EARTH SCIENCE WEEK UPDATE
American Geosciences Institute
Vol. 16, No. 4: April 2018
IN THIS ISSUE...
- Contests Add Inspiration, Learning to Event
- Celebration Highlights Report Now Online
- GSA's GeoTeachers Offer Professional Development
- NRCS Offers Resources for Soil Education
- Find New Ways to Ensure 'No Child Left Inside'
- Partners Teach Kids About Science of Conservation
- View 'Why Earth Science' Online With Your Students
- Energy Science Sparkles in Inspiring Visualizations
- Celebrate This Week of Environmental Education
- Earth Science Week Photo Map Boosts Education
For Earth Science Week 2018, AGI is sponsoring four contests honoring this year's theme, "Earth as Inspiration." This year's competitions will feature the traditional video, photography, visual arts, and essay contests.
Teams and individuals of any age are invited to submit brief videos that tell viewers about artistic expression that stems from the natural world for the video contest, "Earth Expressions." The photography contest, also open to all ages, explores how people are "Inspired by Earth." Open to students in grades K-5, the visual arts contest is titled "Earth and Art." Finally, students in grades 6-9 are eligible to enter the essay contest, "Finding 'Art' in Earth."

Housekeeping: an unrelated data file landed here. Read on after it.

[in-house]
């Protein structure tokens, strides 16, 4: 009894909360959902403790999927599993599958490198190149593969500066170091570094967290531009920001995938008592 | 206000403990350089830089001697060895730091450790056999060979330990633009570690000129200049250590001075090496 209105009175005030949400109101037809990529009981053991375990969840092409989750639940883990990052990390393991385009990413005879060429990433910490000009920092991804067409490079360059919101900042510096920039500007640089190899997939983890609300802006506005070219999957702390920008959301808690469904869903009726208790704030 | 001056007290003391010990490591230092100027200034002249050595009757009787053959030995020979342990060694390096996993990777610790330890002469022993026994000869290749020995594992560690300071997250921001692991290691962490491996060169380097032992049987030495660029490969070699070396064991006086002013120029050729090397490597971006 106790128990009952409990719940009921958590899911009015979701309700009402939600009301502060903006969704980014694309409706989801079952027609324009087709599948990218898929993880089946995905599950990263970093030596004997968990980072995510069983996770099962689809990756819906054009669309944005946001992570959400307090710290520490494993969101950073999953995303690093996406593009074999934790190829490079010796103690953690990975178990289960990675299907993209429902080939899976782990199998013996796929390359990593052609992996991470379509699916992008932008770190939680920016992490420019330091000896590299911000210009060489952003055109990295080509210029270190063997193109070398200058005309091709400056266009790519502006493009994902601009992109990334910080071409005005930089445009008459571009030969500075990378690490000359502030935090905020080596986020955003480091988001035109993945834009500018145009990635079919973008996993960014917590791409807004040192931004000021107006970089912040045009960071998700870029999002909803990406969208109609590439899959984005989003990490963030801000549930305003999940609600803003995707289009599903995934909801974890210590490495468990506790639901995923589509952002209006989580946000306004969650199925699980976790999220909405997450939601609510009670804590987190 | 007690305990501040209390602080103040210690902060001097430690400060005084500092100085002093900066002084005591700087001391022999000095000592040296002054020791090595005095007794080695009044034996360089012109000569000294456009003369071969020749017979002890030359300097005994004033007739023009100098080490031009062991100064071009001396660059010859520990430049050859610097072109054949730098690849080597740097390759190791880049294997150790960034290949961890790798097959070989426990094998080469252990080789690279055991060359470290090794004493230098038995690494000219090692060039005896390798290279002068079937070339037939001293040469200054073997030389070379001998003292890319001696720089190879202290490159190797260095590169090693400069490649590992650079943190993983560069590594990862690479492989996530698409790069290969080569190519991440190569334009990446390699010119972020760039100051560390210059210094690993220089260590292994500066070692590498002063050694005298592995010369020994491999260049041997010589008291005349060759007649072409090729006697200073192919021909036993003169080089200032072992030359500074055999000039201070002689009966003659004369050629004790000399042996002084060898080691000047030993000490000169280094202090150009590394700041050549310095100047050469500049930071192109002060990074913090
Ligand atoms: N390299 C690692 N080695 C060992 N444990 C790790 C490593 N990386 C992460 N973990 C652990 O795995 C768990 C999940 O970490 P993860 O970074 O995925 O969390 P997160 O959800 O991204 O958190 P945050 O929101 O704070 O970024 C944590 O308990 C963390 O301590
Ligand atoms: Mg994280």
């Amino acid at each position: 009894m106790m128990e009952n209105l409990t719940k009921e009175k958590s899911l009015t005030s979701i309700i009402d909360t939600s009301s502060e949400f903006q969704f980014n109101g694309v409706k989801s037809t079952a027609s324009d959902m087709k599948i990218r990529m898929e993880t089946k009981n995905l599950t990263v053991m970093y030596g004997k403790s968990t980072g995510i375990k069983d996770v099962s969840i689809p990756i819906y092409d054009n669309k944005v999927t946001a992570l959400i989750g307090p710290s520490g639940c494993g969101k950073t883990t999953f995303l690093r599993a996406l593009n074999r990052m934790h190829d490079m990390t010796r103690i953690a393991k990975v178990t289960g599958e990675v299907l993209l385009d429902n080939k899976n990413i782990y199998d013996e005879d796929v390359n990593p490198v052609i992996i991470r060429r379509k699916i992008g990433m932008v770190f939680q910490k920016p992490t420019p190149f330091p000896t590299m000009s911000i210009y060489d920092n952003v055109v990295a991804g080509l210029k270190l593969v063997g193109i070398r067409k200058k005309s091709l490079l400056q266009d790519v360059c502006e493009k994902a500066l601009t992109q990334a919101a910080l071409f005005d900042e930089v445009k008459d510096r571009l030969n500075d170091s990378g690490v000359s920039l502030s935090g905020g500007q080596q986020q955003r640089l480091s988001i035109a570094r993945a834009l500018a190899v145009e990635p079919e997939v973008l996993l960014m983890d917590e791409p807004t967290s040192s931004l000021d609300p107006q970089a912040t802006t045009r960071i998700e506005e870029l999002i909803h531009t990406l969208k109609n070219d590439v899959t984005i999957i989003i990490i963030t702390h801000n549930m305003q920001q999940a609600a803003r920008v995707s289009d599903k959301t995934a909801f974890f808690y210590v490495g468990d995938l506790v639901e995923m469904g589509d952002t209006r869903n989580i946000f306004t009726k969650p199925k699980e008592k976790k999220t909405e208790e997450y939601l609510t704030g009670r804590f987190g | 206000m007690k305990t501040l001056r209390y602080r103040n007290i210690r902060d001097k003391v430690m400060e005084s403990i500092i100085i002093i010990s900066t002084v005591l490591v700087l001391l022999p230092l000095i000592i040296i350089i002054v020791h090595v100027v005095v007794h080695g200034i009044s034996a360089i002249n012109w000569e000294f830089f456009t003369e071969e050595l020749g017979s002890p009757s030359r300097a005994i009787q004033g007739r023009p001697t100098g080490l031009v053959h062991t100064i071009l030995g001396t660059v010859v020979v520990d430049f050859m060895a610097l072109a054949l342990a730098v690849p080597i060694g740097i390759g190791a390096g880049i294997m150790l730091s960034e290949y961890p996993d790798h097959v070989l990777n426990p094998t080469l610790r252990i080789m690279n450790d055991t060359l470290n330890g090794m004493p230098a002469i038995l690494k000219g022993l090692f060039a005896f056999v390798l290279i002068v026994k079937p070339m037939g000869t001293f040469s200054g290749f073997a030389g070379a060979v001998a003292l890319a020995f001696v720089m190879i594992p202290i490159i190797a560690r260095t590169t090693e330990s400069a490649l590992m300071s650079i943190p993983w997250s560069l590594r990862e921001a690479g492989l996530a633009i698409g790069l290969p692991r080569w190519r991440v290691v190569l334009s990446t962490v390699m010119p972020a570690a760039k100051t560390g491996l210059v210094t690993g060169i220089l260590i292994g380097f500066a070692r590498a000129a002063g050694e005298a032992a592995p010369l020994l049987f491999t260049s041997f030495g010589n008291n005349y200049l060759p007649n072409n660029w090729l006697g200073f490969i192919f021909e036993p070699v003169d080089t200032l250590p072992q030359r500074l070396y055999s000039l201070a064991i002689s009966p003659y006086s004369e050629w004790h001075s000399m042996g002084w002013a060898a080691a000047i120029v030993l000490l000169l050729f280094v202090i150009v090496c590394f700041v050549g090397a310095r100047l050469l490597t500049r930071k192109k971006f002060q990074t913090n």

For all contests, entries may be submitted any time up to the Friday of Earth Science Week, October 19, 2018. These contests allow both students and the general public to participate in the celebration, learn about Earth science, and compete for prizes. The first-place prize for each contest is $300 and a copy of AGI's "The Geoscience Handbook." Learn more about Earth Science Week Contests, including how to enter.
Last year's Earth Science Week celebration was an unprecedented success. The program's visibility soared with spectacular efforts including a feature on NPR's Science Friday, exhibitions at Energy Day Festivals in Denver and Houston, and the announcement of Earth Science Education Ambassador Sally Jewell, former U.S. Secretary of the Interior.
Educators, students, geoscientists, and citizens in all 50 states and more than 16 countries held events, visited classrooms, explored outdoor sites, and took part in activities. Receiving over 633,000 page views, the program website was accessed by users in 213 nations, territories, and regions worldwide in 2017, according to Google Analytics.